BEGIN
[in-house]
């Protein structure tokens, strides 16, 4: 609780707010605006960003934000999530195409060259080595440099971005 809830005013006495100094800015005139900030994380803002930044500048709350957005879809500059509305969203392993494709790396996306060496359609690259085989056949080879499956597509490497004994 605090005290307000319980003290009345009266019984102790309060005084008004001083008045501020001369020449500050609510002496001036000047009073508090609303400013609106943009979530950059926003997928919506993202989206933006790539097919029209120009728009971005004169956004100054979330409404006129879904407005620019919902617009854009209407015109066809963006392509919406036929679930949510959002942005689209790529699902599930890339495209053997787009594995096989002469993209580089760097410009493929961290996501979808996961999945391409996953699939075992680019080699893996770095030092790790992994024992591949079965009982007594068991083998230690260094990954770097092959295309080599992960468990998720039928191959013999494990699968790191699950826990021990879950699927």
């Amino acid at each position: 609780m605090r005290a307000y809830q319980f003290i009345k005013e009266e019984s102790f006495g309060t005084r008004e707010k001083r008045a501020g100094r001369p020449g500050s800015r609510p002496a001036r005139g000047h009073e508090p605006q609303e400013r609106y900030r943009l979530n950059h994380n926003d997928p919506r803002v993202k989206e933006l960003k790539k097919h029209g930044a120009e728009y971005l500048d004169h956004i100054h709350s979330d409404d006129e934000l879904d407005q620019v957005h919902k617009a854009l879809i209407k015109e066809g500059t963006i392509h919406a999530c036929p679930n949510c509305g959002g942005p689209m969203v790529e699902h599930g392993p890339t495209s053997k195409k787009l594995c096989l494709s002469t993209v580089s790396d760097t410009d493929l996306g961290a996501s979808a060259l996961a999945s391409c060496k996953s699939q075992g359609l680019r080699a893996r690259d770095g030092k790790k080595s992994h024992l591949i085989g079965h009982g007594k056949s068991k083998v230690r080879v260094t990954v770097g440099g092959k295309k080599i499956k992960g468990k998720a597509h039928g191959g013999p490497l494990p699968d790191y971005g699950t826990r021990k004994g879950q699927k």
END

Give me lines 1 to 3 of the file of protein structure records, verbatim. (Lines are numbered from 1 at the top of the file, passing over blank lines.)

[in-house]
């Protein structure tokens, strides 16, 4: 609780707010605006960003934000999530195409060259080595440099971005 809830005013006495100094800015005139900030994380803002930044500048709350957005879809500059509305969203392993494709790396996306060496359609690259085989056949080879499956597509490497004994 605090005290307000319980003290009345009266019984102790309060005084008004001083008045501020001369020449500050609510002496001036000047009073508090609303400013609106943009979530950059926003997928919506993202989206933006790539097919029209120009728009971005004169956004100054979330409404006129879904407005620019919902617009854009209407015109066809963006392509919406036929679930949510959002942005689209790529699902599930890339495209053997787009594995096989002469993209580089760097410009493929961290996501979808996961999945391409996953699939075992680019080699893996770095030092790790992994024992591949079965009982007594068991083998230690260094990954770097092959295309080599992960468990998720039928191959013999494990699968790191699950826990021990879950699927």
């Amino acid at each position: 609780m605090r005290a307000y809830q319980f003290i009345k005013e009266e019984s102790f006495g309060t005084r008004e707010k001083r008045a501020g100094r001369p020449g500050s800015r609510p002496a001036r005139g000047h009073e508090p605006q609303e400013r609106y900030r943009l979530n950059h994380n926003d997928p919506r803002v993202k989206e933006l960003k790539k097919h029209g930044a120009e728009y971005l500048d004169h956004i100054h709350s979330d409404d006129e934000l879904d407005q620019v957005h919902k617009a854009l879809i209407k015109e066809g500059t963006i392509h919406a999530c036929p679930n949510c509305g959002g942005p689209m969203v790529e699902h599930g392993p890339t495209s053997k195409k787009l594995c096989l494709s002469t993209v580089s790396d760097t410009d493929l996306g961290a996501s979808a060259l996961a999945s391409c060496k996953s699939q075992g359609l680019r080699a893996r690259d770095g030092k790790k080595s992994h024992l591949i085989g079965h009982g007594k056949s068991k083998v230690r080879v260094t990954v770097g440099g092959k295309k080599i499956k992960g468990k998720a597509h039928g191959g013999p490497l494990p699968d790191y971005g699950t826990r021990k004994g879950q699927k």